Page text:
As the size of Portland city government is set to expand, so might the size of officials’ paychecks.
A draft proposal by the five-person salary commission proposes a pay hike for officials elected to Portland’s new form of government in 2025, which will expand the size of City Council from four to 12 members. Under this coming restructure, City Council members will no longer oversee city bureaus, but serve as more traditional legislators representing geographic districts and proposing city policy. They also can’t accept outside employment.
The plan would boost the mayor’s base salary by 17% – to $175,463 from $149,261 – and increase City Council members’ annual pay by 13% – to $142,404 from $125,694. It would also give the city auditor a 34% pay raise, increasing the base salary of $125,694 to $168,758. Any multilingual elected officials would get an additional 4% salary increase.
Salary commission member Abby Engers, a human resources manager at Portland recruitment firm Boly:Welch, explained that the group’s proposed pay rates reflect a “thriving wage” salary for a single parent of one child.
“I think people are very familiar with what a living wage is,” Engers said. “A thriving wage is defined as all the costs of living, but also the ability to save and do more to give back to the community, to travel, to invest in your family, whatever that looks like.”
To reach that number, Engers said the group studied market pay data for elected officials in cities with comparable populations to Portland and interviewed past elected officials about financial constraints. They also considered how past salaries have kept some Portlanders from considering public office.
“I think one of the biggest factors for us was making sure that whatever we decided would open opportunities to folks who had historically not been represented,” Engers said. “And that anything that we decided wouldn’t be a deterrent to running or holding office.”
The proposed salaries for Portland officials are comparable to how much Multnomah County Commissioners earn. As of July 2022, Multnomah County Chair Jessica Vega Pederson made $207,486 annually, while the four county commissioners made $125,000. These salaries were also set by a volunteer commission.
State and local elected officials, including the highest positions in Oregon politics, earn far less. The base pay for most Oregon lawmakers is $35,052, although they are allowed to hold outside jobs. The Oregon governor is paid $98,600, while the state’s treasurer and secretary of state each earn $77,000 annually. Former Secretary of State Shemia Fagan said this low pay motivated her to seek a lucrative – yet controversial — consulting contract with a cannabis company that led to her resignation.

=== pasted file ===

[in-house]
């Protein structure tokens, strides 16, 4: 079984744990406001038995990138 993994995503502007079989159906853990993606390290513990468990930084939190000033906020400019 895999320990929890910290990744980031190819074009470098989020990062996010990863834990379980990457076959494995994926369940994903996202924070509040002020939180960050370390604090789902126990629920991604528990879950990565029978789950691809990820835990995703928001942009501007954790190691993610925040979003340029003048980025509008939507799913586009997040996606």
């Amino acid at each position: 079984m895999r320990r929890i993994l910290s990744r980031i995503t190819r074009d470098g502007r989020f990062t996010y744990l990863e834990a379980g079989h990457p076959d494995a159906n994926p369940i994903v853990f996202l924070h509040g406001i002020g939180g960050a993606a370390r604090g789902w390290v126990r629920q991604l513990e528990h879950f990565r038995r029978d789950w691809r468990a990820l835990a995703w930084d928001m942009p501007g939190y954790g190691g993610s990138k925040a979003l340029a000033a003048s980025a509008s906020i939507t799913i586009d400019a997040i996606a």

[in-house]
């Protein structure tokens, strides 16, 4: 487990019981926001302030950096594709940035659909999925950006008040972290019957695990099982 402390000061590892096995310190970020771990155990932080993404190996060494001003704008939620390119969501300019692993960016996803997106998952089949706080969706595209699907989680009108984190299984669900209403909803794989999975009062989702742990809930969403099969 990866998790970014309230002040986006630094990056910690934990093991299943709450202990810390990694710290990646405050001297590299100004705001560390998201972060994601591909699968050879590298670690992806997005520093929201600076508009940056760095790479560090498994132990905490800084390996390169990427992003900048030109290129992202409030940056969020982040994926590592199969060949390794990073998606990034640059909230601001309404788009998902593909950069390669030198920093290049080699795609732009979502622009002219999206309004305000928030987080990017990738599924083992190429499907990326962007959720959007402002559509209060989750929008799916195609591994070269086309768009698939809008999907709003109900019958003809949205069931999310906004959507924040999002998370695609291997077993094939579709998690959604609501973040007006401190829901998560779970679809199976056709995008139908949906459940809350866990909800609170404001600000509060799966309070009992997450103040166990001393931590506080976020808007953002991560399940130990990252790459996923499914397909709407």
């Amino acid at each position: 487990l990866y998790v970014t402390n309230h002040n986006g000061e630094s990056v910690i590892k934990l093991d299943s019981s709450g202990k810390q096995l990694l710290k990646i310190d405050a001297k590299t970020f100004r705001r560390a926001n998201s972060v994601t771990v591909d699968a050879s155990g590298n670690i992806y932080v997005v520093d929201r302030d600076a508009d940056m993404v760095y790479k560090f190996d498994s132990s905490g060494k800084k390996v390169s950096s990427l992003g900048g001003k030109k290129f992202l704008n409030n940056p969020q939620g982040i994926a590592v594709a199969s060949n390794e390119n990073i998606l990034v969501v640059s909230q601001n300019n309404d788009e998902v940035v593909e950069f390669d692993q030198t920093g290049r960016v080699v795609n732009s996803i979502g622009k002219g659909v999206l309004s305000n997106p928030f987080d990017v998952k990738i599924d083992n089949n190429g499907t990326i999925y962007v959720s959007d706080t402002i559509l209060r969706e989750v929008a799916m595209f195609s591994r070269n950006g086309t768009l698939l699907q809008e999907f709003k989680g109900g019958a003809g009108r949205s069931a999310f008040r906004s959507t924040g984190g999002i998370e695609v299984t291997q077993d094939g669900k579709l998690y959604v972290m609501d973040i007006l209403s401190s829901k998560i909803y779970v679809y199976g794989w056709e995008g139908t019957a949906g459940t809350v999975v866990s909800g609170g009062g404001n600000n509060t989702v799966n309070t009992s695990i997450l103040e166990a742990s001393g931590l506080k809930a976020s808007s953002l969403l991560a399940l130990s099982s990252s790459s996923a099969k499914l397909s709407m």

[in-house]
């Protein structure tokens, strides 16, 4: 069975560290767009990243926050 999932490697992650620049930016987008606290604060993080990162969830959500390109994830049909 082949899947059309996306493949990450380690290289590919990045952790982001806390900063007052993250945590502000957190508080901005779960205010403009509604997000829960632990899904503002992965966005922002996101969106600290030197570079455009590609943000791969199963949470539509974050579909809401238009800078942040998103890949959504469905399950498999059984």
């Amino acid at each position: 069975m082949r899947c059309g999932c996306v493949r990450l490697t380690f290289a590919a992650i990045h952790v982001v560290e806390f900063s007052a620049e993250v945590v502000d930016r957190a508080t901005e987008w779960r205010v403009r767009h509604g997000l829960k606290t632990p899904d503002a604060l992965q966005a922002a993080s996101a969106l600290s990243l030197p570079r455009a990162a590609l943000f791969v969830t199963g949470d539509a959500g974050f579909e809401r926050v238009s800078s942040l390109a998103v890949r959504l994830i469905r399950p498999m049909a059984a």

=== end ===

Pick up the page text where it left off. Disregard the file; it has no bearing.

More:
The state Legislature is currently pushing a proposal that would ask voters to establish a commission to set salaries for state elected officials.
The city’s salary commission was established in the same November 2022 ballot measure to change Portland’s government structure. Per the city charter, the new commission must be made up of human resource professionals and meet every two years to reassess city officials’ salaries. The initial salary commission has been meeting regularly since March and must pass a salary proposal by Aug. 1. Three out of five members must approve the proposal for it to pass.
The salary increase would go into effect on Jan. 1, 2025.
The commission is not responsible for proposing how the city pays for costlier salaries. It will be up to the current City Council to identify funding in the 2024 city budget cycle.
A report from the Bureau of Human Resources included in the salary proposal estimated that council members will have smaller staff sizes under the new council model, which could reduce personnel costs.
The commission is holding five public hearings in July to get public input on its salary proposal. Engers said she’s eager to hear outside perspectives.
“I think our recommendation is higher than some people might have expected,” she said. “But I’m pretty confident that our recommendations are in alignment with the city’s values.”
Correction: This story has been updated to reflect the proposed raises for city council members and the auditor. A previous version of this story had incorrect figures.